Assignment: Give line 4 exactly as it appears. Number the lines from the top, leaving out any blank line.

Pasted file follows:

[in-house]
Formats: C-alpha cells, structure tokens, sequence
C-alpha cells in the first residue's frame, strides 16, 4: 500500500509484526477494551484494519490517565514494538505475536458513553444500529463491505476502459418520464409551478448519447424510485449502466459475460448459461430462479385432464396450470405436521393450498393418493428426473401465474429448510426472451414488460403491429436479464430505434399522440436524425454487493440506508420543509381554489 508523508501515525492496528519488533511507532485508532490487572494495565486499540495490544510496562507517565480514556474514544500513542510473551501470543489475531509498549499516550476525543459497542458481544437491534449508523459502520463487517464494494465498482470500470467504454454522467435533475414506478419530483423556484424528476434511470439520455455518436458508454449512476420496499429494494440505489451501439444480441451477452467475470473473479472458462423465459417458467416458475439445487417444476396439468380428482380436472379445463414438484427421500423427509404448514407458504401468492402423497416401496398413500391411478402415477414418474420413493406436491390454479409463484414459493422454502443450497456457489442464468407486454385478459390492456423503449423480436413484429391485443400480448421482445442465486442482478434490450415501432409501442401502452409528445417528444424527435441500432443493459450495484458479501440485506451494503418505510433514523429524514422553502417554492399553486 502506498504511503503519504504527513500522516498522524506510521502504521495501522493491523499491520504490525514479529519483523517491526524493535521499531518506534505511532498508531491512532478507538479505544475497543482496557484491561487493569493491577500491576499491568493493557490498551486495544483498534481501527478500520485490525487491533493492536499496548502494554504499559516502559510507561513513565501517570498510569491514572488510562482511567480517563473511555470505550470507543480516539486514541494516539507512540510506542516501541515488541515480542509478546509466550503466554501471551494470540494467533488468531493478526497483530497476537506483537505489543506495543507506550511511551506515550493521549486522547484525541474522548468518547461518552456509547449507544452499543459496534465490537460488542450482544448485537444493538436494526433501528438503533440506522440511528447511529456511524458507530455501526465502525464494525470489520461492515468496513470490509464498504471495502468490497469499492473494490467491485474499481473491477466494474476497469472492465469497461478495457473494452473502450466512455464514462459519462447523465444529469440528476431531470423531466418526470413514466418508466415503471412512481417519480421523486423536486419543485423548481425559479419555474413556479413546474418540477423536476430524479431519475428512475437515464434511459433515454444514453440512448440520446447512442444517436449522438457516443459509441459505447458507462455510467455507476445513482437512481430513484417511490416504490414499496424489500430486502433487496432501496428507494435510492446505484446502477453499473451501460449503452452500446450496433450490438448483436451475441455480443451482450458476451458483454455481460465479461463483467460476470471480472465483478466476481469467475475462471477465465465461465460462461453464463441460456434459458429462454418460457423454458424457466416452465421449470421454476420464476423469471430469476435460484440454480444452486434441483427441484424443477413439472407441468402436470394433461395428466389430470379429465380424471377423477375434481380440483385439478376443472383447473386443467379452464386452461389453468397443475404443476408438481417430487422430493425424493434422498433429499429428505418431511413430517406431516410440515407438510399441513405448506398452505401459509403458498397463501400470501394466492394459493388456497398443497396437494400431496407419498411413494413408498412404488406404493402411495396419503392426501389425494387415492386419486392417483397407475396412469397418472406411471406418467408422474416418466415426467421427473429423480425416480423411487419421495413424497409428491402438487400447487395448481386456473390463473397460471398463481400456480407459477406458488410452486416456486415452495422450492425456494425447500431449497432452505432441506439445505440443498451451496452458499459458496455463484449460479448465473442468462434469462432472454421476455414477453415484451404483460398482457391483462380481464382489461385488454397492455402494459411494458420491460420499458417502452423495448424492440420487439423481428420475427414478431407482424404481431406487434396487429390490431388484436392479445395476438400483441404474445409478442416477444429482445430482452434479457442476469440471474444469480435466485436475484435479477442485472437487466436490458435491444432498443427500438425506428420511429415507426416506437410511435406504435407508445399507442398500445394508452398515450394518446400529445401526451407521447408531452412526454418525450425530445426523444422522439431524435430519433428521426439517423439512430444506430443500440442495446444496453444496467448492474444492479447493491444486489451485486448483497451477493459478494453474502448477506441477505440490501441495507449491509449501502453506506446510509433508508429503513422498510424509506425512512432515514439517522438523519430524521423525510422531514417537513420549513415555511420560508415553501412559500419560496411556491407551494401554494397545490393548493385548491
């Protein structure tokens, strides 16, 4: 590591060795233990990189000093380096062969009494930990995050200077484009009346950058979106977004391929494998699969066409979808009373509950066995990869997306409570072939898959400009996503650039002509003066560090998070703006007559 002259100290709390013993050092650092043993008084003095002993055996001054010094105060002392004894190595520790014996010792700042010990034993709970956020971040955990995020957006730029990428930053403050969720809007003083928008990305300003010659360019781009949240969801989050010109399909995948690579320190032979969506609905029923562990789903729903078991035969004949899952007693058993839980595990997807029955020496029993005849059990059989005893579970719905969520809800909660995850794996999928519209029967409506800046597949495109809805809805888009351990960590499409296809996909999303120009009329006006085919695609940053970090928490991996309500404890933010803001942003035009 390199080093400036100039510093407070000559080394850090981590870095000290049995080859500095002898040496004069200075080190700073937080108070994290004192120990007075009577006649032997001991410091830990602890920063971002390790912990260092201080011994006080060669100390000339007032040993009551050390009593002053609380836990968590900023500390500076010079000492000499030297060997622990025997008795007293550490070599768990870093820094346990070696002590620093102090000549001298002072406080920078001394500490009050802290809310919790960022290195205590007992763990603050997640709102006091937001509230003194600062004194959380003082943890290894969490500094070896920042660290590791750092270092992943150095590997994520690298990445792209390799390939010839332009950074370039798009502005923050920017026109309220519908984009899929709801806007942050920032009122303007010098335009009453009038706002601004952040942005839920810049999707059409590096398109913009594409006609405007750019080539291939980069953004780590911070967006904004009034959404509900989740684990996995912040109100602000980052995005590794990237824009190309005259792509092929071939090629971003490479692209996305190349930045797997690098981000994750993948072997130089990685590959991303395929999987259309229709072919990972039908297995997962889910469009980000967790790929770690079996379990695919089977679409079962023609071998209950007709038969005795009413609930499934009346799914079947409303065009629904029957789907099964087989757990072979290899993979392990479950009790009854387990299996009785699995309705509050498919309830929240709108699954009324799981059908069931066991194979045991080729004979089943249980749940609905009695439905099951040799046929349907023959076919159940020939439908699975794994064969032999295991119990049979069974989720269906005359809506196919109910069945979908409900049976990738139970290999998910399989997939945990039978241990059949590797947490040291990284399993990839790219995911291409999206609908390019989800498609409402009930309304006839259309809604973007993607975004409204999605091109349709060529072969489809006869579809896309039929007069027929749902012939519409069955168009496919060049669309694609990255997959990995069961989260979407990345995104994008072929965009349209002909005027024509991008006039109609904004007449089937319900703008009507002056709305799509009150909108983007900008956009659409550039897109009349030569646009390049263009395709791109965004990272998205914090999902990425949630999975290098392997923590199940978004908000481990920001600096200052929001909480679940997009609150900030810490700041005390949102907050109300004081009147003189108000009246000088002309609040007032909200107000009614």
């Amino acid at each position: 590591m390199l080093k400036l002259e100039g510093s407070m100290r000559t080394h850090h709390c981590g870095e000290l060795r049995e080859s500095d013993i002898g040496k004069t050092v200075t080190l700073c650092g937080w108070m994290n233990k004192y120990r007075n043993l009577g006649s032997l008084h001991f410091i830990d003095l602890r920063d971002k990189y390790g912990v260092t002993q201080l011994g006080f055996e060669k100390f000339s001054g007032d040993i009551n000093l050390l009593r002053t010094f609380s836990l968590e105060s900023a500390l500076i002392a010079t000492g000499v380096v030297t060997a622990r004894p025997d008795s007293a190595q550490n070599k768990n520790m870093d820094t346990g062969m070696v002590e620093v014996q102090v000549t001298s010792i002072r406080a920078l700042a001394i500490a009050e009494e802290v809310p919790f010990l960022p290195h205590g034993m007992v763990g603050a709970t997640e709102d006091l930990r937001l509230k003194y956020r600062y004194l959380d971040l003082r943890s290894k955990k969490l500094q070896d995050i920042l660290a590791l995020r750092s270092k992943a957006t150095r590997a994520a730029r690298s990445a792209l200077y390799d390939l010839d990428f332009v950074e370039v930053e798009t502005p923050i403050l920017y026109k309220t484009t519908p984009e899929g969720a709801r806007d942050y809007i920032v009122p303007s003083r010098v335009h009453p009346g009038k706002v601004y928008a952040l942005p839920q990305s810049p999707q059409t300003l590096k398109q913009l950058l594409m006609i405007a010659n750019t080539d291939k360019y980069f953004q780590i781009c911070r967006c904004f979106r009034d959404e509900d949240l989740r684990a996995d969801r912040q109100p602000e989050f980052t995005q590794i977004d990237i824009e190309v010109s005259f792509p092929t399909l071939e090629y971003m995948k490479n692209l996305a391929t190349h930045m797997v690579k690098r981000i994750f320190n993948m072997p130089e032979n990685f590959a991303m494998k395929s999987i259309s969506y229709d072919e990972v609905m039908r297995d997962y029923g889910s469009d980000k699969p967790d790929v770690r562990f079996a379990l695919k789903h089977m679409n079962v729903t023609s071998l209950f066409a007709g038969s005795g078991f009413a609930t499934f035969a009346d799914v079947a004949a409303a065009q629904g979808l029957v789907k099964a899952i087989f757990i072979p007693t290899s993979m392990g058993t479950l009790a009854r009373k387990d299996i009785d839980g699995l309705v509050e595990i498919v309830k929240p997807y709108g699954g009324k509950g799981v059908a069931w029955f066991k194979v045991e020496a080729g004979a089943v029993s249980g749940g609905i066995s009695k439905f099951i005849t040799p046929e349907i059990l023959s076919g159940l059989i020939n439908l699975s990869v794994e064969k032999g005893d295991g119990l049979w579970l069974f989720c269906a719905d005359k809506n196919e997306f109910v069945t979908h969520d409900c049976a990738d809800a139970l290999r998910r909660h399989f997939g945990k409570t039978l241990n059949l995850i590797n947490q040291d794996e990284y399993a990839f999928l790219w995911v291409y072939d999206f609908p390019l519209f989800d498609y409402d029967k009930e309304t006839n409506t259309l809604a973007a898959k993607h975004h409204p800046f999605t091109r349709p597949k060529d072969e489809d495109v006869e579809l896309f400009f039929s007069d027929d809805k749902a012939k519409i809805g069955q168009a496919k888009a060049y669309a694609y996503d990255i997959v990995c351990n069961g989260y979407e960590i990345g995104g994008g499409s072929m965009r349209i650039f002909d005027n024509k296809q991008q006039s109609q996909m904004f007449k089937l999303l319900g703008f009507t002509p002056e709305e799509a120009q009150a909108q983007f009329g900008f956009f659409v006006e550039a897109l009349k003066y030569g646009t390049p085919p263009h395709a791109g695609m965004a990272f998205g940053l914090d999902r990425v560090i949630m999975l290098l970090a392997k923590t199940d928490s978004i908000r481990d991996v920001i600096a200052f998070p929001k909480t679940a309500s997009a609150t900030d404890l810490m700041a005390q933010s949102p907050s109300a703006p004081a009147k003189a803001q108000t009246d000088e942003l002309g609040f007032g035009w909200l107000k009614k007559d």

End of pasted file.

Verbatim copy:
């Protein structure tokens, strides 16, 4: 590591060795233990990189000093380096062969009494930990995050200077484009009346950058979106977004391929494998699969066409979808009373509950066995990869997306409570072939898959400009996503650039002509003066560090998070703006007559 002259100290709390013993050092650092043993008084003095002993055996001054010094105060002392004894190595520790014996010792700042010990034993709970956020971040955990995020957006730029990428930053403050969720809007003083928008990305300003010659360019781009949240969801989050010109399909995948690579320190032979969506609905029923562990789903729903078991035969004949899952007693058993839980595990997807029955020496029993005849059990059989005893579970719905969520809800909660995850794996999928519209029967409506800046597949495109809805809805888009351990960590499409296809996909999303120009009329006006085919695609940053970090928490991996309500404890933010803001942003035009 390199080093400036100039510093407070000559080394850090981590870095000290049995080859500095002898040496004069200075080190700073937080108070994290004192120990007075009577006649032997001991410091830990602890920063971002390790912990260092201080011994006080060669100390000339007032040993009551050390009593002053609380836990968590900023500390500076010079000492000499030297060997622990025997008795007293550490070599768990870093820094346990070696002590620093102090000549001298002072406080920078001394500490009050802290809310919790960022290195205590007992763990603050997640709102006091937001509230003194600062004194959380003082943890290894969490500094070896920042660290590791750092270092992943150095590997994520690298990445792209390799390939010839332009950074370039798009502005923050920017026109309220519908984009899929709801806007942050920032009122303007010098335009009453009038706002601004952040942005839920810049999707059409590096398109913009594409006609405007750019080539291939980069953004780590911070967006904004009034959404509900989740684990996995912040109100602000980052995005590794990237824009190309005259792509092929071939090629971003490479692209996305190349930045797997690098981000994750993948072997130089990685590959991303395929999987259309229709072919990972039908297995997962889910469009980000967790790929770690079996379990695919089977679409079962023609071998209950007709038969005795009413609930499934009346799914079947409303065009629904029957789907099964087989757990072979290899993979392990479950009790009854387990299996009785699995309705509050498919309830929240709108699954009324799981059908069931066991194979045991080729004979089943249980749940609905009695439905099951040799046929349907023959076919159940020939439908699975794994064969032999295991119990049979069974989720269906005359809506196919109910069945979908409900049976990738139970290999998910399989997939945990039978241990059949590797947490040291990284399993990839790219995911291409999206609908390019989800498609409402009930309304006839259309809604973007993607975004409204999605091109349709060529072969489809006869579809896309039929007069027929749902012939519409069955168009496919060049669309694609990255997959990995069961989260979407990345995104994008072929965009349209002909005027024509991008006039109609904004007449089937319900703008009507002056709305799509009150909108983007900008956009659409550039897109009349030569646009390049263009395709791109965004990272998205914090999902990425949630999975290098392997923590199940978004908000481990920001600096200052929001909480679940997009609150900030810490700041005390949102907050109300004081009147003189108000009246000088002309609040007032909200107000009614």